One of the biggest challenges to prepare people and equipment to operate on the moon is gravity. Gravity on the lunar surface is one-sixth of what we experience on Earth. All personnel and equipment heading to the moon need to function in that significantly reduced gravity. While NASA can simulate the moon’s gravity using parabolic flights and centrifuges aboard suborbital vehicles, both methods only provide short periods of simulated lunar gravity.
NASA and Blue Origin are working on a better option that will provide longer-duration and larger-size missions simulating lunar gravity. The new lunar gravity testing capability is projected to be available in late 2022. The plan involves upgrading New Shepherd to allow the vehicle to use its reaction control system to impart rotation on the capsule.
As the capsule rotates, it acts as a large centrifuge creating an artificial gravity environment for payloads inside. During the first test flight for the capability, Blue Origin will target 11 rotations per minute, providing more than two minutes of continuous lunar gravity. Simulating lunar gravity allows NASA to test and de-risk innovations that are important to meeting Artemis program goals along with lunar surface exploration and moon-bound commercial applications.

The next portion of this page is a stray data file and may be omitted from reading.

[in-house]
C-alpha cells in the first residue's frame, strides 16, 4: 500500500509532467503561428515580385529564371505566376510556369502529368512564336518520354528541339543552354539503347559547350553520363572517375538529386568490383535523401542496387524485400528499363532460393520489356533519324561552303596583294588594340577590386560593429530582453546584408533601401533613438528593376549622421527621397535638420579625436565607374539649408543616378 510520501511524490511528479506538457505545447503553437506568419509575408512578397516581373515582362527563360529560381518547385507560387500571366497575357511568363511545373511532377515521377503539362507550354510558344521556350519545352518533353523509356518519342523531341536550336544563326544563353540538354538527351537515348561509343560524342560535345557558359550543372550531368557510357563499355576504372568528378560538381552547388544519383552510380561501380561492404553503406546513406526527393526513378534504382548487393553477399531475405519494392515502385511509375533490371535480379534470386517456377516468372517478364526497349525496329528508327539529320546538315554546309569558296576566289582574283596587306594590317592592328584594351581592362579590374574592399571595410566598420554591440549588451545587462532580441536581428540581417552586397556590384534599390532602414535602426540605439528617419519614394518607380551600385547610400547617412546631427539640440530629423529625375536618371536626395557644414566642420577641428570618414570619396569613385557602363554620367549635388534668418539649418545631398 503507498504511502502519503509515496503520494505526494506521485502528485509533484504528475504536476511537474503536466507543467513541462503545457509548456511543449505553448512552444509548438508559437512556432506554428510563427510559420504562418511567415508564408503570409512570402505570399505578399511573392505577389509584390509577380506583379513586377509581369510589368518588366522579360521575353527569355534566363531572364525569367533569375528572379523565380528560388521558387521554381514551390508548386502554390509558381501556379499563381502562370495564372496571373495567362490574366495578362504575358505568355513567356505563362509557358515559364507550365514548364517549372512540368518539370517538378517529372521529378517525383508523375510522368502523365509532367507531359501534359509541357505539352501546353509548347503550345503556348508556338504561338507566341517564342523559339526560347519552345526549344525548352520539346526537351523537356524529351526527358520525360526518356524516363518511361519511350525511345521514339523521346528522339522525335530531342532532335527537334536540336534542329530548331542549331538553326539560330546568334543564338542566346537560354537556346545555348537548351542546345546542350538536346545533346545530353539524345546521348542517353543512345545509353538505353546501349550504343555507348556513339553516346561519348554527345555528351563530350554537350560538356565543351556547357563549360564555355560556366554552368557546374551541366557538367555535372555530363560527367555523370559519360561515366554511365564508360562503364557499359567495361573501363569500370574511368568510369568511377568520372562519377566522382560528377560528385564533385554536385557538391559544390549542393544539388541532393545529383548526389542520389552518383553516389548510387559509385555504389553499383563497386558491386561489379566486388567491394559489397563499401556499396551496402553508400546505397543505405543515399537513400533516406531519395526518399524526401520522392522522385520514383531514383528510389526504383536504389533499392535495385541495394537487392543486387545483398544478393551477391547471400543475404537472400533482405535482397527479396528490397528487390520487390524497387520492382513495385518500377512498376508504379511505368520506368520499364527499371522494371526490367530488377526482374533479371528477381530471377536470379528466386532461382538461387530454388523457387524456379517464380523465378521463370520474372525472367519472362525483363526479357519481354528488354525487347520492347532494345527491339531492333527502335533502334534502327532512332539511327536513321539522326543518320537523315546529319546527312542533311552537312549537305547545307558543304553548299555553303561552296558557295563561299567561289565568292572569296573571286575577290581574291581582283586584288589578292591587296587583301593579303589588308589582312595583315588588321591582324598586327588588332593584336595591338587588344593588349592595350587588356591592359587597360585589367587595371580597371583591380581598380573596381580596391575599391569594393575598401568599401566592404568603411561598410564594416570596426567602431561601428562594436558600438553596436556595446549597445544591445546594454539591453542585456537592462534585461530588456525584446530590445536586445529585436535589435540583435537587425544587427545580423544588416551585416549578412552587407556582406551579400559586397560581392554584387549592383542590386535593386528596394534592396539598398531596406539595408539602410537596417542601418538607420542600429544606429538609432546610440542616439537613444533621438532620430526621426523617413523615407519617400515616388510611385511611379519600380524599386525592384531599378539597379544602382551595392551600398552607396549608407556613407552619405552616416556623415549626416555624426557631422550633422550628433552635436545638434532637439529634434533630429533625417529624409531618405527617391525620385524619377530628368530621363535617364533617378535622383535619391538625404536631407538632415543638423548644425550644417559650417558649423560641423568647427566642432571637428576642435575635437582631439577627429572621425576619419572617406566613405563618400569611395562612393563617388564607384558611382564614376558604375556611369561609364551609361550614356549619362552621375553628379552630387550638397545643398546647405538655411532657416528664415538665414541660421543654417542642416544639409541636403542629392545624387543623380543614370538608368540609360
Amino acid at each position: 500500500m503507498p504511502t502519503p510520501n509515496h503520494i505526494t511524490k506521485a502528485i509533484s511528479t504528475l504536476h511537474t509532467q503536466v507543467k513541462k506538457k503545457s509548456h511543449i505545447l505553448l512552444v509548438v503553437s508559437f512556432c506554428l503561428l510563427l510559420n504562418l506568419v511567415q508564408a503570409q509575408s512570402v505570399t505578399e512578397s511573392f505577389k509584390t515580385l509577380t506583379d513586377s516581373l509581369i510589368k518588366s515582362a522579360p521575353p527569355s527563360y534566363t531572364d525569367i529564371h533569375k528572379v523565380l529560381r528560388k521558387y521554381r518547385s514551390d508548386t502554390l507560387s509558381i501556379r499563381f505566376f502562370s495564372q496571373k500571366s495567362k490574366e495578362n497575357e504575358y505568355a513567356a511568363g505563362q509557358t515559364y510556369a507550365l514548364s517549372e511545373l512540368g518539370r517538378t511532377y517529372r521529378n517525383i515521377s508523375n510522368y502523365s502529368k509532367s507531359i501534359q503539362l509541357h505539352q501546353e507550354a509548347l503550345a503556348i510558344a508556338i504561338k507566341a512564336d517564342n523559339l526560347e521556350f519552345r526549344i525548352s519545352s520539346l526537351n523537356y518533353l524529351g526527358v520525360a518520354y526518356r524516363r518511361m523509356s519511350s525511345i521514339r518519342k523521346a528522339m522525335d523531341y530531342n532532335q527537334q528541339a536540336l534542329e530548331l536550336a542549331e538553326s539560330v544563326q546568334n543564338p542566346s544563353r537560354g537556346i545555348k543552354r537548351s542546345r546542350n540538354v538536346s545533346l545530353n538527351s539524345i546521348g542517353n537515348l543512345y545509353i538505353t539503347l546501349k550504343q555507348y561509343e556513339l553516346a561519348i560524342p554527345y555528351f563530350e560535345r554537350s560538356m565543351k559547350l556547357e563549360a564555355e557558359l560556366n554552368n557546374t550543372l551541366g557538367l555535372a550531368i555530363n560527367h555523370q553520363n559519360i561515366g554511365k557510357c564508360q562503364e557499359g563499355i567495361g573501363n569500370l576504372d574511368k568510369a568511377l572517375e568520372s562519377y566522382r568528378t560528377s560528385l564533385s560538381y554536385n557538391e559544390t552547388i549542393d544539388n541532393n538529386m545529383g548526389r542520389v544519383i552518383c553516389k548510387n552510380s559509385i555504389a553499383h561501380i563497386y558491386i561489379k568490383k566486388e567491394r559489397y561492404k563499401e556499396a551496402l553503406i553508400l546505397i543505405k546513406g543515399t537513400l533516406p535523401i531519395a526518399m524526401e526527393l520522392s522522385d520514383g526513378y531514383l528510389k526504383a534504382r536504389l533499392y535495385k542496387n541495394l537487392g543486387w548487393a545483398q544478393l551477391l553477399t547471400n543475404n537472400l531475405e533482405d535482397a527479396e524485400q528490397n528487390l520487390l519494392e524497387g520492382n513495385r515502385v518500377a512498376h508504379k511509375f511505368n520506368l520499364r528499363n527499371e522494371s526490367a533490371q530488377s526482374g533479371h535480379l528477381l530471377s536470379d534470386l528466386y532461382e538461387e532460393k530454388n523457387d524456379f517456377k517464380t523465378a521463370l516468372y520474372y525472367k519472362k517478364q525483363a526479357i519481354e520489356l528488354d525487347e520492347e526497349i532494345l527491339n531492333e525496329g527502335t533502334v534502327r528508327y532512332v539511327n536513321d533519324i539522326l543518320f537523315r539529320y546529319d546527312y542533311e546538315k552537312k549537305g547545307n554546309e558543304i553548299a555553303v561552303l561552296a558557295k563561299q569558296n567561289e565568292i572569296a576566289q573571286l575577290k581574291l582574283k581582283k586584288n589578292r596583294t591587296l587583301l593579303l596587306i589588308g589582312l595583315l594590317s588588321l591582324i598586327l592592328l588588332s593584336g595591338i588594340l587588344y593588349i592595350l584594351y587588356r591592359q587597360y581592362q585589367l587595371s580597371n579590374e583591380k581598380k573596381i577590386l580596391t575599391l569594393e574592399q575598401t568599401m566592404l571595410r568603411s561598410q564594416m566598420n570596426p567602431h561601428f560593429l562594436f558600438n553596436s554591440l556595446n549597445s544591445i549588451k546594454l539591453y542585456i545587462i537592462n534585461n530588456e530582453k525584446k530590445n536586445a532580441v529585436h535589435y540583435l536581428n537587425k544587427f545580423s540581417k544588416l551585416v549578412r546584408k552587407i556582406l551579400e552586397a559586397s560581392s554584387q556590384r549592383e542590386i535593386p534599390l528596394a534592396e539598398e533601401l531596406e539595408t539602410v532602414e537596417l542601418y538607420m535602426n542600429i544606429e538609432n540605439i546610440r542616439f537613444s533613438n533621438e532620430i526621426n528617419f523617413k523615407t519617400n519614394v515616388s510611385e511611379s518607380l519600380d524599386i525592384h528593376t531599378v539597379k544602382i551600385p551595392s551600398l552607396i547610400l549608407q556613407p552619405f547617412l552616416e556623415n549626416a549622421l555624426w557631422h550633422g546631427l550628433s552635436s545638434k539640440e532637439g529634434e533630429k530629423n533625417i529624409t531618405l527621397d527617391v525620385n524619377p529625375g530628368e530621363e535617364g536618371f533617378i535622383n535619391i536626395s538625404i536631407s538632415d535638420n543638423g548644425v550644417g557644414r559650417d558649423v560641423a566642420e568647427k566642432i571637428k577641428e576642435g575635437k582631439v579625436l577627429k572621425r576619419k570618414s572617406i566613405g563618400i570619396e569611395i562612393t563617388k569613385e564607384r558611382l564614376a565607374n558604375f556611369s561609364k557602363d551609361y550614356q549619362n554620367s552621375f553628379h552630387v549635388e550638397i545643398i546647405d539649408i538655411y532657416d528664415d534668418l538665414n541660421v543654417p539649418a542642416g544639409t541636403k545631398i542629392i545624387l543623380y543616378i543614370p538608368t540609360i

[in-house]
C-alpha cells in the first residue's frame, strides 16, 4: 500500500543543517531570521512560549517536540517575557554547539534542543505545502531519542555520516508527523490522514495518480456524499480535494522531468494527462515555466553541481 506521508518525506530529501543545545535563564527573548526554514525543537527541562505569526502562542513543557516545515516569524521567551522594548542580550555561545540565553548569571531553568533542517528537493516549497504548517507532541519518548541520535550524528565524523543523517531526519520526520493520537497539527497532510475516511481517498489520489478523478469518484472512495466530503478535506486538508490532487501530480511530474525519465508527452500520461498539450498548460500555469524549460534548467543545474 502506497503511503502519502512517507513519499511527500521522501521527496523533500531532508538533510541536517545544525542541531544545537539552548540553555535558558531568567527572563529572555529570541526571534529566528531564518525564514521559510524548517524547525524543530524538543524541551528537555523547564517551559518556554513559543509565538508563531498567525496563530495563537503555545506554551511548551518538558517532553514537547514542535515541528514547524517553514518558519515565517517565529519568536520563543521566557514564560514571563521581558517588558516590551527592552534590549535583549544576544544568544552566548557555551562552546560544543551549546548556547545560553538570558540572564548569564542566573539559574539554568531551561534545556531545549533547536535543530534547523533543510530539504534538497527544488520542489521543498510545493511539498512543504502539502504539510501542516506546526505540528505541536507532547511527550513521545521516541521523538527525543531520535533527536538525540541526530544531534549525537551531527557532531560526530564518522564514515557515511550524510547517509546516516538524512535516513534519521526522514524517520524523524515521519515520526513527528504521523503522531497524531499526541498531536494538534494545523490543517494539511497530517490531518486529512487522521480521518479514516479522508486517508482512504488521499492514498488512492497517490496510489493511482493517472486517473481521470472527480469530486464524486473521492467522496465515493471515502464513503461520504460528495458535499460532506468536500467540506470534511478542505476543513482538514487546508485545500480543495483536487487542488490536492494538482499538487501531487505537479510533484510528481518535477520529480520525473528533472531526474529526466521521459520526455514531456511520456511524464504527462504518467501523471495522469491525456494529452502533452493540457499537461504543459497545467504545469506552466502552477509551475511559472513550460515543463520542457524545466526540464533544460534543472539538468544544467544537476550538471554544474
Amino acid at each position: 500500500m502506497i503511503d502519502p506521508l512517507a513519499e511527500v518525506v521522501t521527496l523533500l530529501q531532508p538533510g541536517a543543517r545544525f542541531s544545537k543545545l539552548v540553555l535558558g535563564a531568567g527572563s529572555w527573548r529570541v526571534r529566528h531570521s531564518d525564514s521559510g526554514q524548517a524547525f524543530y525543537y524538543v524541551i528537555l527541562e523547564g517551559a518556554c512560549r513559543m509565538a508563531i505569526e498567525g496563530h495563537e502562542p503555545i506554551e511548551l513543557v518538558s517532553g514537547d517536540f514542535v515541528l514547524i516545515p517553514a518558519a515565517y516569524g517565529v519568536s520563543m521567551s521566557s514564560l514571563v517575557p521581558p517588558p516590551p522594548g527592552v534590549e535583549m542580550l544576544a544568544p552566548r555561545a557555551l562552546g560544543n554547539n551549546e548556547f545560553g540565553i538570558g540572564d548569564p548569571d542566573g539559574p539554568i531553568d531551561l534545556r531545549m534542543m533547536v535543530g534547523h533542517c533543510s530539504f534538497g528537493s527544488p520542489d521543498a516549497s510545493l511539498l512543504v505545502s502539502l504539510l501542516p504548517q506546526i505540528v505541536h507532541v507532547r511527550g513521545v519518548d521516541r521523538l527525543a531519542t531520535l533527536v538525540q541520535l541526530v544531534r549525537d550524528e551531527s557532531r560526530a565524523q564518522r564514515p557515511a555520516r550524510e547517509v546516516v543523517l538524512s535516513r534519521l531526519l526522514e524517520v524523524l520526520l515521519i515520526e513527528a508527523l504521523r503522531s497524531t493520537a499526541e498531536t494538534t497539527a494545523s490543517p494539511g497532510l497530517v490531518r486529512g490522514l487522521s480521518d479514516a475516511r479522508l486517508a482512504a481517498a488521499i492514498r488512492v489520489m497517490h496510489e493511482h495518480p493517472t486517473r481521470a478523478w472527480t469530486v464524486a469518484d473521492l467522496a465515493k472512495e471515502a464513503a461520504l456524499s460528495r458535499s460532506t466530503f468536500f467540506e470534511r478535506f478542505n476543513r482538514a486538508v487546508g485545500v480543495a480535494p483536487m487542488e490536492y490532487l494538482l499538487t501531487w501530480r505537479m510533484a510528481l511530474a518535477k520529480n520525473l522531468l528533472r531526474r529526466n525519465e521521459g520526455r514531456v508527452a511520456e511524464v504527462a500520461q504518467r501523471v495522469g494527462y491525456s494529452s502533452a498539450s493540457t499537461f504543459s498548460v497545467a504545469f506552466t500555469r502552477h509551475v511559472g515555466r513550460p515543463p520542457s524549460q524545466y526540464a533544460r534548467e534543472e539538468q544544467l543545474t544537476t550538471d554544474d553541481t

NASA’s Christopher Baker points out that many systems designed for use on Earth don’t work the same elsewhere. With the new lunar gravity simulation capability, the range of tools needed for Moon and Mars missions can be tested in partial gravity. The New Shepherd spacecraft is among the commercial flight platforms available for technology flight testing under the contracted NASA Flight Opportunities program.
The NASA Flight Opportunities program is funded by the Space Technology Mission Directorate and managed at the NASA Armstrong Flight Research Center in California. Blue Origin’s Erika Wagner says humanity has been dreaming of artificial gravity since the earliest days of spaceflight, and the company is excited to partner with NASA.